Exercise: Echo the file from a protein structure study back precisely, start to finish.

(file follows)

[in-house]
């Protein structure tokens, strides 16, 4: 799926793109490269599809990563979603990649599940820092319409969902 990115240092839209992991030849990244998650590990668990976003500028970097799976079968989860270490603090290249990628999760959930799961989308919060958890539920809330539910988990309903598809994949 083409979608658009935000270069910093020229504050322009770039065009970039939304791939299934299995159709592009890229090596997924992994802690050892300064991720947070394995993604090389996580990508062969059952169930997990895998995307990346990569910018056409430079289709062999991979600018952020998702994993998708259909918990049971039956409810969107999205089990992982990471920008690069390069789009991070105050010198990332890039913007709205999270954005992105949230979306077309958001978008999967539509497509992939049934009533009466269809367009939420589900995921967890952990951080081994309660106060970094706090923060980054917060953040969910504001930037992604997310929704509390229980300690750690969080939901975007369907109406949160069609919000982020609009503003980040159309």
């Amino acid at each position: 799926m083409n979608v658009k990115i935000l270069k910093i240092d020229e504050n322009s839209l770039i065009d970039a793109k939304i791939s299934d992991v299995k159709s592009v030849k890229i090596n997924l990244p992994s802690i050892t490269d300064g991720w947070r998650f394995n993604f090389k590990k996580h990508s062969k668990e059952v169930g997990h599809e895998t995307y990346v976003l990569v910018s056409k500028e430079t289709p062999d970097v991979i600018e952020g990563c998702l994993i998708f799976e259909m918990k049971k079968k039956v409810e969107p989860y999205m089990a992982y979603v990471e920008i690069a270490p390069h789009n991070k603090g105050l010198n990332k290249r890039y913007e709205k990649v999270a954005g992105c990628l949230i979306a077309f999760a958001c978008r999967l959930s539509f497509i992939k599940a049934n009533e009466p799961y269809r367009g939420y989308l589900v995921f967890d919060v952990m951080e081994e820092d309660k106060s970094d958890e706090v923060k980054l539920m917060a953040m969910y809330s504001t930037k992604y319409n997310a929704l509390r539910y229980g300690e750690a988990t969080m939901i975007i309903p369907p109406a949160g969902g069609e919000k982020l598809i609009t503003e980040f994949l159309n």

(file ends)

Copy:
[in-house]
């Protein structure tokens, strides 16, 4: 799926793109490269599809990563979603990649599940820092319409969902 990115240092839209992991030849990244998650590990668990976003500028970097799976079968989860270490603090290249990628999760959930799961989308919060958890539920809330539910988990309903598809994949 083409979608658009935000270069910093020229504050322009770039065009970039939304791939299934299995159709592009890229090596997924992994802690050892300064991720947070394995993604090389996580990508062969059952169930997990895998995307990346990569910018056409430079289709062999991979600018952020998702994993998708259909918990049971039956409810969107999205089990992982990471920008690069390069789009991070105050010198990332890039913007709205999270954005992105949230979306077309958001978008999967539509497509992939049934009533009466269809367009939420589900995921967890952990951080081994309660106060970094706090923060980054917060953040969910504001930037992604997310929704509390229980300690750690969080939901975007369907109406949160069609919000982020609009503003980040159309």
């Amino acid at each position: 799926m083409n979608v658009k990115i935000l270069k910093i240092d020229e504050n322009s839209l770039i065009d970039a793109k939304i791939s299934d992991v299995k159709s592009v030849k890229i090596n997924l990244p992994s802690i050892t490269d300064g991720w947070r998650f394995n993604f090389k590990k996580h990508s062969k668990e059952v169930g997990h599809e895998t995307y990346v976003l990569v910018s056409k500028e430079t289709p062999d970097v991979i600018e952020g990563c998702l994993i998708f799976e259909m918990k049971k079968k039956v409810e969107p989860y999205m089990a992982y979603v990471e920008i690069a270490p390069h789009n991070k603090g105050l010198n990332k290249r890039y913007e709205k990649v999270a954005g992105c990628l949230i979306a077309f999760a958001c978008r999967l959930s539509f497509i992939k599940a049934n009533e009466p799961y269809r367009g939420y989308l589900v995921f967890d919060v952990m951080e081994e820092d309660k106060s970094d958890e706090v923060k980054l539920m917060a953040m969910y809330s504001t930037k992604y319409n997310a929704l509390r539910y229980g300690e750690a988990t969080m939901i975007i309903p369907p109406a949160g969902g069609e919000k982020l598809i609009t503003e980040f994949l159309n």